By K.N. Pandita
The resolution for clemency to Afzal Guru introduced in the Assembly by a private member has evoked unprecedented controversy and turned what could have been a historical debate into virtual “fish market” in the words of the Speaker. The much talked about resolution was anticipated to create ruckus and lines were sharply drawn. Reaction of the members was a mix of dirty politics, treachery and irresponsibility. BJP members questioned the jurisdiction of the Assembly and the Speaker in allowing the resolution in the business of the house. Introduction of the resolution resulted in strange combination and permutation among party members. There was virtual clash with BJP, NPP and Jammu Morcha making a common cause against the resolution. The role of the mainstream parties was more of ambiguity than of clear cut policy.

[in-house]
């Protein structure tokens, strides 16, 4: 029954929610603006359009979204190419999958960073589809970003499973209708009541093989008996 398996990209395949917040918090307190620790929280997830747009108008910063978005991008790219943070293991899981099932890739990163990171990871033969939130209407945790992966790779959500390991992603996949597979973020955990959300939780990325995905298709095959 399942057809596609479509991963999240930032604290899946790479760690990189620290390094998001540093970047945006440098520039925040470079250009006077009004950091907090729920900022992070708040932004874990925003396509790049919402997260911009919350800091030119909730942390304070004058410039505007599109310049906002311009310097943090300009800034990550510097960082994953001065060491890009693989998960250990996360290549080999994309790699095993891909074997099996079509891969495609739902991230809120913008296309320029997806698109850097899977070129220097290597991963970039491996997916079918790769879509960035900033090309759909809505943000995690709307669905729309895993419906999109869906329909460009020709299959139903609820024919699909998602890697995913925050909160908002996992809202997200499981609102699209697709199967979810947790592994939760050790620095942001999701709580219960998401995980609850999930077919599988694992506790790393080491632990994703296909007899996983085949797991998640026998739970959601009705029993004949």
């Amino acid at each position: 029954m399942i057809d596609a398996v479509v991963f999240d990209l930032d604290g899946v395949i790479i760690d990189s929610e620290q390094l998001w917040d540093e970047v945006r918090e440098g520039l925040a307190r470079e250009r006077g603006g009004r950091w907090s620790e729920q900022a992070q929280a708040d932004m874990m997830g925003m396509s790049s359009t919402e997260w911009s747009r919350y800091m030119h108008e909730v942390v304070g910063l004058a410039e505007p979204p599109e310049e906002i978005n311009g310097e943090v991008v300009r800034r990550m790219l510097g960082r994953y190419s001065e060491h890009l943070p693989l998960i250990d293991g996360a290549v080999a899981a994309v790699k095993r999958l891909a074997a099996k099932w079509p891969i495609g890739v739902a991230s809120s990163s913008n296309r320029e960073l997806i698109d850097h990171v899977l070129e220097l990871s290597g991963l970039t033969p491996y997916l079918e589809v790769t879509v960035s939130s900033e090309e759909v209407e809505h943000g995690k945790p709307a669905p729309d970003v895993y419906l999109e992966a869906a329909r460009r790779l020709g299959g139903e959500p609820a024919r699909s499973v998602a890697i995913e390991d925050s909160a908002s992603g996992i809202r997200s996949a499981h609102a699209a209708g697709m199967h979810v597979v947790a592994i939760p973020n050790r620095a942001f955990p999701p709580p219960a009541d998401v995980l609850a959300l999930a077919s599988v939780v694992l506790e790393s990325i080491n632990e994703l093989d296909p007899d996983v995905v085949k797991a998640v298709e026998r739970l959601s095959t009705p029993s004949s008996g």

Congress members, instead of favouring or opposing the resolution, took up cudgels with the BJP raising an extraneous issue of the legality of their membership in the wake of floor crossing in Upper House election sometime back. The Congress members raised the issue of expulsion of BJP members and the fluid situation of that party in the Assembly. How can BJP escape the blemish of misusing the trust of their voters? But that is more an ethical than a legal issue to which Congress wanted to cling. However the Speaker of the House had, some days earlier, given his decision of maintaining status quo in regard to the status of expelled BJP members or the dissensions within that party. Congress members should have honoured the verdict of the Speaker. That has not happened, and the way Congress handled the matter lends credence to the allegation of Engineer Rashid, the MLA who introduced the private resolution, that the resolution was sabotaged. Amusingly, the Deputy Chief Minister joined the protesting MLAs from Congress and NC parties while the Chief Minister sat silently in his seat as an unconcerned spectator.